, Kenya, Feb 27 – As dawn breaks deep in the savannah of northern Kenya, Kuyaso Lokoloi quietly slips out his hut clutching his mobile phone and heads out stealthily into the bush.
Just a year ago he would have been on the lookout for game to poach in the thick acacia scrub that makes up the remote Samburu district, a key reserve for the increasingly threatened African elephant.
Now, after risking death with armed wildlife rangers hunting him, the poacher has turned gamekeeper to go out patrolling to protect the animals he once killed.
“At that time, I would have been better armed…whenever we saw an elephant in the bush we would stalk it, and then shoot it,” he says, pointing at a mock target with an imaginary rifle.
“I had a killer shot…I could put down a bull elephant with just one bullet.”
But over the past months wildlife rangers, faced with a surge in elephant and rhino killing, have been adopting a shoot-to-kill policy towards suspected poachers.
“The life of a poacher was too lonely for me… and leads only to death,” added Lokoloi, aged 25, who spent the past decade as a poacher, killing his first elephant aged only 15.
Nor, despite the potential huge money made in the sale of ivory by poaching kingpin bosses, did the illegal hunting bring him riches. Lokoloi still lives in poverty in a mud hut with little to show from his hunting days.
“We always knew that we were being fleeced… but the middlemen were our only connection to the outside world,” Lokoloi said sadly.
“There’s no way in hell I would have walked out of the bush with my ivory and taken it to someone who might offer me more money.”
The little money he did get he used to support his mother and siblings.
Now he spends his mornings patrolling in the bush on the lookout for poaching gangs.
Untrained and unpaid, they patrol for two hours in the early morning and say they have already caught several poachers. Once they’ve proved themselves, they hope to get jobs with the local wildlife conservancies.
“We call them whenever we encounter something out of place in the bush,” Lokoloi says. “We are not paid for it, but we know that eventually the benefits from tourism in the region will trickle down to us.”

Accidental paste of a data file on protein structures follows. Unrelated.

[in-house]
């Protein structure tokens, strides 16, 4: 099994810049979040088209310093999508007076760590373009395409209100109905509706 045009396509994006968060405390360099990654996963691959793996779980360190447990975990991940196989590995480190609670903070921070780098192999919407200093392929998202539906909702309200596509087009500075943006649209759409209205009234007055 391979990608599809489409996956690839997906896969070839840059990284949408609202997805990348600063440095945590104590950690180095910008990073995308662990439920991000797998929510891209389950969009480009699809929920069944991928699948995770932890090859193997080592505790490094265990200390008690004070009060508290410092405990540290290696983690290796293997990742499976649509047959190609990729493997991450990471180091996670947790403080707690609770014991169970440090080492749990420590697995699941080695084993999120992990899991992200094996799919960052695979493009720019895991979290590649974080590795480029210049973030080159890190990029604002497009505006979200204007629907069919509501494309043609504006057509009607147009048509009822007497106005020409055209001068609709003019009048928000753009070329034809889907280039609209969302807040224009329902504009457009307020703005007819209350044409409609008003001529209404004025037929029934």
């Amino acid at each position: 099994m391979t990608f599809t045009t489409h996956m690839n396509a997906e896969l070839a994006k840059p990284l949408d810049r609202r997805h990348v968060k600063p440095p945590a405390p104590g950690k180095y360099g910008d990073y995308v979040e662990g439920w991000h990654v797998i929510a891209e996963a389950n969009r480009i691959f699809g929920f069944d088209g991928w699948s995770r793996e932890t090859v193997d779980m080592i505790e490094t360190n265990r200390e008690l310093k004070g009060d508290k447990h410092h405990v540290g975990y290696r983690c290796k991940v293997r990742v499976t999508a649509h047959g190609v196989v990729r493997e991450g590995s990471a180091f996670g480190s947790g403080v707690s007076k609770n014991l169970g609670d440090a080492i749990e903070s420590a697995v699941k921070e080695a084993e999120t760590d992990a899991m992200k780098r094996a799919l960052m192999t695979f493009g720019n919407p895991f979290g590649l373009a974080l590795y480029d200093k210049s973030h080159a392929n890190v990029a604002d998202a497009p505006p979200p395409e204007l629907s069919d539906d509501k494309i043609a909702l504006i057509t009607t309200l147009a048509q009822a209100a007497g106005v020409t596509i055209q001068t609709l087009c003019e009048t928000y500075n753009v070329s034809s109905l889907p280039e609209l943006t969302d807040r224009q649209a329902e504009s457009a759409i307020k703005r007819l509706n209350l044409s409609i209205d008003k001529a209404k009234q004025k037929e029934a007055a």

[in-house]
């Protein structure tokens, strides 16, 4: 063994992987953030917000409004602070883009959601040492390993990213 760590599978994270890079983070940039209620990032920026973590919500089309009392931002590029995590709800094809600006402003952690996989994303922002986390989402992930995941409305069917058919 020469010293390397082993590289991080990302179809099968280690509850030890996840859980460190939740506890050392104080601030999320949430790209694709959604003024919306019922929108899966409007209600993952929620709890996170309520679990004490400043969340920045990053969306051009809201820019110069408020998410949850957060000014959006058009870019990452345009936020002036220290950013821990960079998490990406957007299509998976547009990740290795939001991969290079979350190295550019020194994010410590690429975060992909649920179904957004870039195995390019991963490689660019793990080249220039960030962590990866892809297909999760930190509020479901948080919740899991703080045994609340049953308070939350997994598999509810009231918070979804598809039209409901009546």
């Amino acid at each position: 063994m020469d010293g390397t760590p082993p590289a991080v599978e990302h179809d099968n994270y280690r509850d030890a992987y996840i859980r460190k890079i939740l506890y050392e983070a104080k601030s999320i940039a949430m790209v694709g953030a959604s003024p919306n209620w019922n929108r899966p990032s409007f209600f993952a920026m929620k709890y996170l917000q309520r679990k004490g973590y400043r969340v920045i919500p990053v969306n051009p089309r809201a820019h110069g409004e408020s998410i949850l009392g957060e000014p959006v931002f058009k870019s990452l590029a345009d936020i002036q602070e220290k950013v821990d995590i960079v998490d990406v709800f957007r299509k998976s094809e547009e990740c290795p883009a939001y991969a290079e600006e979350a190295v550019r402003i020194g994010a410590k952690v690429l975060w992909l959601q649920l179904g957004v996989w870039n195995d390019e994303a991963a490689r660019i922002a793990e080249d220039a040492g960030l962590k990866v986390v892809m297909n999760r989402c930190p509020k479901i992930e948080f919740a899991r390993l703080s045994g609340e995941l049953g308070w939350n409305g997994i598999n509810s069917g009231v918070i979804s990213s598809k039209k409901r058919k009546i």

Kenya’s Samburu district, some 400 kilometres (250 miles) north of the capital Nairobi is an elephant belt boasting some of the largest herds of wild elephants in the entire east African region.
Poaching has spiked recently in Africa, with whole herds of elephants massacred for their ivory. One kilogramme (about two pounds) of ivory is currently estimated to be worth around $2,000 (1,500 euros) on the Asian black market.
The United Nations wildlife trade regulator CITES estimates at least 25,000 African elephants were massacred in 2011, with the death toll for 2012 expected to be as bad, if not worse.
“This is nothing short of a holocaust,” said Iain Douglas-Hamilton, founder of conservation group Save the Elephants.
“At this rate, after 10 years, we will have no more elephant populations. This is a problem bigger than Kenya … bigger than Africa. We cannot end it because the causes are external and there is very little we can do about it.”
In 2012, poachers in Kenya killed some 385 elephants, a rise of a third from the previous year, when 289 were shot.
Lokoloi was responsible for at least one of those deaths, killing a bull elephant in July 2012.
But it was a dangerous game and poachers did not emerge unscathed: at least 40 were killed — as well as four government wildlife rangers — in bush battles last year.
The international trade in elephant ivory, with rare exceptions, has been outlawed since 1989 after elephant populations in Africa dropped from millions in the mid-20th century to some 600,000 by the end of the 1980s.
“A total ban in ivory trade is the only thing that has been proven to work, nothing else. We have tried having one-off sales, and our herds are being decimated,” Douglas-Hamilton added.